In spite of this, Jones never felt that his race would be a barrier to achieving his dreams. Spending his early formative years among military families, with their wealth of diversity, had led him to accept racial equality as a given. Because of this, he wasn’t fearful when he and his older brother were among the first African American students in the middle school in Saks, Alabama.

“At the time,” Jones recalls, “I didn’t really worry. I just wanted to get things done so I could play baseball with friends.”

Initially, Jones didn’t present as a stellar student. “If I got a ‘C’ on my report card, it was cause for celebration,” he says. But then a perfect grade on a health exam in 5th grade resonated with him and sparked an understanding that being a good student was rewarding. His academic behaviors changed, and with them, his academic performance. Throughout middle school and high school, he surrounded himself with a close circle of friends who shared his interests, values, and desire for success.

Jones had both white and black friends, and he remembers 7th grade as the time “when things got interesting.” It was during his 7th grade year that the city began bussing African American students from Central City High School in Anniston to Saks. Protests erupted.  Mentally, Jones removed himself from the conflict, even when he was on the receiving end of racial slurs. Although he had white friends, some of the parents of those friends didn’t permit Jones entry into their homes.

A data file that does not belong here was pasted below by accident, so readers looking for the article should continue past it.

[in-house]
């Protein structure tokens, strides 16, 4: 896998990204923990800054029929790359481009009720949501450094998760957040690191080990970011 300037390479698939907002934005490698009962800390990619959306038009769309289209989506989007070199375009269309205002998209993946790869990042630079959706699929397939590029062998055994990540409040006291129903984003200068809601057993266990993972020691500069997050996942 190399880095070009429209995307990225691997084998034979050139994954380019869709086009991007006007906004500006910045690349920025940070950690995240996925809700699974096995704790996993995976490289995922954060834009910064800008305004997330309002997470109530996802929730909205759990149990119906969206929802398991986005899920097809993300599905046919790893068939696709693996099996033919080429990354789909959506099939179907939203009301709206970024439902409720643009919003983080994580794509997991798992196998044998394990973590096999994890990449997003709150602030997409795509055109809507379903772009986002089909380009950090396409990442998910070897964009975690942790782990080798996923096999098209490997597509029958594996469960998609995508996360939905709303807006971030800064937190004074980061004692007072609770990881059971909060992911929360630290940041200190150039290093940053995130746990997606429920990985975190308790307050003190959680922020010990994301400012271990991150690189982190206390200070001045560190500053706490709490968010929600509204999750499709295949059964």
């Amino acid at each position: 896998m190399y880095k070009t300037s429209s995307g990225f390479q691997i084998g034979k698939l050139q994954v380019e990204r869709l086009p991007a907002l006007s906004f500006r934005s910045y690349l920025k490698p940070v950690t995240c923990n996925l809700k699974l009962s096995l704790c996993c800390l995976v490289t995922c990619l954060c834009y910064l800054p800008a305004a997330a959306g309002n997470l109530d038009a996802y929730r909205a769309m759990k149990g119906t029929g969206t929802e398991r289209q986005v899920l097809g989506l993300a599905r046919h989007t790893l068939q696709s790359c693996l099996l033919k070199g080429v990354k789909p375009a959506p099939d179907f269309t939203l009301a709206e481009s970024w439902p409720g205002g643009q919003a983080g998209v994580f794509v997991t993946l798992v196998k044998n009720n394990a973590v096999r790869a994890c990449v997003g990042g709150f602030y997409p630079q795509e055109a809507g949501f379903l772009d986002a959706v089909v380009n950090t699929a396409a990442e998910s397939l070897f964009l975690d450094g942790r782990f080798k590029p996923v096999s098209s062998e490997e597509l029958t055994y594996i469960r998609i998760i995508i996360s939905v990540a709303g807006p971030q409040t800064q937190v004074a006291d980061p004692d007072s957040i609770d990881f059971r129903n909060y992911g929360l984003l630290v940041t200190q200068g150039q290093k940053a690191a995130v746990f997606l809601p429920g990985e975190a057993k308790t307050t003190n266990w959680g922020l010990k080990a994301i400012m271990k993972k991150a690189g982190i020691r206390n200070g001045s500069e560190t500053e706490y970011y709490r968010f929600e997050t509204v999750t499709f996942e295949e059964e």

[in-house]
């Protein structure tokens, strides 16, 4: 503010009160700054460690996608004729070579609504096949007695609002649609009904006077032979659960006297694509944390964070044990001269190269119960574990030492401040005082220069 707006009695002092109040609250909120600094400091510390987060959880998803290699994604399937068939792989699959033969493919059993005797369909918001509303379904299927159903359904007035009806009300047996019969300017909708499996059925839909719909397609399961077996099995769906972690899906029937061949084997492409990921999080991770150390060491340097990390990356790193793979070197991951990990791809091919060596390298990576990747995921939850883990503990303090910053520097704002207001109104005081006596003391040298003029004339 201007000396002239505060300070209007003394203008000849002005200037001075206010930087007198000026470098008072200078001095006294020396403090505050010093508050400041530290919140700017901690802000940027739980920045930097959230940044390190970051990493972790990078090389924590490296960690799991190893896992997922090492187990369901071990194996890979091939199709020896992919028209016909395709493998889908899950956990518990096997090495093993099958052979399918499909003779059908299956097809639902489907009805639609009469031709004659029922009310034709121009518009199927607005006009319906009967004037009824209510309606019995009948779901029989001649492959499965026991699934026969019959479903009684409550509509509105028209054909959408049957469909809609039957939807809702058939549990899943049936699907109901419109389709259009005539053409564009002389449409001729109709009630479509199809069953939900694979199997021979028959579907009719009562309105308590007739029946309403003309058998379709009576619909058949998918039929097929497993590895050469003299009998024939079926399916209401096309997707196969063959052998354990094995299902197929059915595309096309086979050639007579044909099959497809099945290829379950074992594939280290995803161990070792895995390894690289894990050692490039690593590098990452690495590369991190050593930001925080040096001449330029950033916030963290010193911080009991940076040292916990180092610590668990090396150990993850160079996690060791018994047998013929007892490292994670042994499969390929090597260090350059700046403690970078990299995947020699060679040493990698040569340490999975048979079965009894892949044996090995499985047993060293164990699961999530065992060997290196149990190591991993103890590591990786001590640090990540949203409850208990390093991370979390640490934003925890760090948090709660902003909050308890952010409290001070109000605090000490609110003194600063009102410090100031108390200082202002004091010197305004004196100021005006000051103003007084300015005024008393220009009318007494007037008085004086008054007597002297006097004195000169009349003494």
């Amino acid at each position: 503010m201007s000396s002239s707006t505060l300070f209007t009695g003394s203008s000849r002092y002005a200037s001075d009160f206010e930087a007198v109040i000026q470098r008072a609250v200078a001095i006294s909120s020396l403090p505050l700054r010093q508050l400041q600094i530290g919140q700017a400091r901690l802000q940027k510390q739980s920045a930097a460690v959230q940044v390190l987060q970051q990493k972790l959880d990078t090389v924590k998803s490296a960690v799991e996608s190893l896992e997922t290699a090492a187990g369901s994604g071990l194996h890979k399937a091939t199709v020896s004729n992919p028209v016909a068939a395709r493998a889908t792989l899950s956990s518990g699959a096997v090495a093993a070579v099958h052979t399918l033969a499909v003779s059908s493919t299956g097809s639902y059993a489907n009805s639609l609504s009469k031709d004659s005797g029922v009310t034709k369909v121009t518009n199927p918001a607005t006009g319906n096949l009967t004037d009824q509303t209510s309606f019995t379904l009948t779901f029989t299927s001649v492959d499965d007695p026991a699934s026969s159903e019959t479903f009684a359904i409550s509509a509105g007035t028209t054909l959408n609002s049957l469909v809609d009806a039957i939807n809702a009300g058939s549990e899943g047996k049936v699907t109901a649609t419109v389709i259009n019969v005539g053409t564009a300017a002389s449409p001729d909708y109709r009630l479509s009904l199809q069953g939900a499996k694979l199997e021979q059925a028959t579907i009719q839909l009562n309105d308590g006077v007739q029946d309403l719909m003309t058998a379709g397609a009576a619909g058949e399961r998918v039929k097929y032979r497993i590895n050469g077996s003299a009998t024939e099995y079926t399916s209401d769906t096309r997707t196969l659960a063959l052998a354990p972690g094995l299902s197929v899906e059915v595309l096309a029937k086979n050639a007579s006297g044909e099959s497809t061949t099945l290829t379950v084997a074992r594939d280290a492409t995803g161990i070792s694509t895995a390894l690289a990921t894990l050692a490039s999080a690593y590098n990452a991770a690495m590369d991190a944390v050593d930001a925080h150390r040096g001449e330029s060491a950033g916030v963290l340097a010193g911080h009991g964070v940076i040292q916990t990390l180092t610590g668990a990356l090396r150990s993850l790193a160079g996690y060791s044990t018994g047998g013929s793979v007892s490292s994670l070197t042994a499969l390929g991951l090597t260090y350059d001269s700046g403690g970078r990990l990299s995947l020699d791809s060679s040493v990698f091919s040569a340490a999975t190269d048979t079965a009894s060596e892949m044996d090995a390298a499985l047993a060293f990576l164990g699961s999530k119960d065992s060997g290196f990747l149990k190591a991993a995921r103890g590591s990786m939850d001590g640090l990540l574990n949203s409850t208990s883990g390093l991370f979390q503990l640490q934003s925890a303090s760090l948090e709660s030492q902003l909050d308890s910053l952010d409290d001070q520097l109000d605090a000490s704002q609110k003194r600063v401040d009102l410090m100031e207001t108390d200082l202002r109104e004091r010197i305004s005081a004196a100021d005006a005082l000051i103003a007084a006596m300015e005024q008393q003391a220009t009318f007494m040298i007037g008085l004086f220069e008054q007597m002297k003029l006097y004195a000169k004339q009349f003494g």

“What I would say today,” he says, “looking back, is that those things [racial conflict and racism] matter, and they shouldn’t be ignored. I’m just saying that I was one of those people who had a crystal clear image of what I wanted to do, and I also had a crystal clear image of what was necessary.”

His parents were straightforward with Jones about the work ethic and commitment that following the path to becoming a physician would require – a work burden that would be much heavier because of his race. Jones remembers spending a summer in his 14th or 15th year with his father in Chicago.

“Why did you join the military?” Tony asked his father.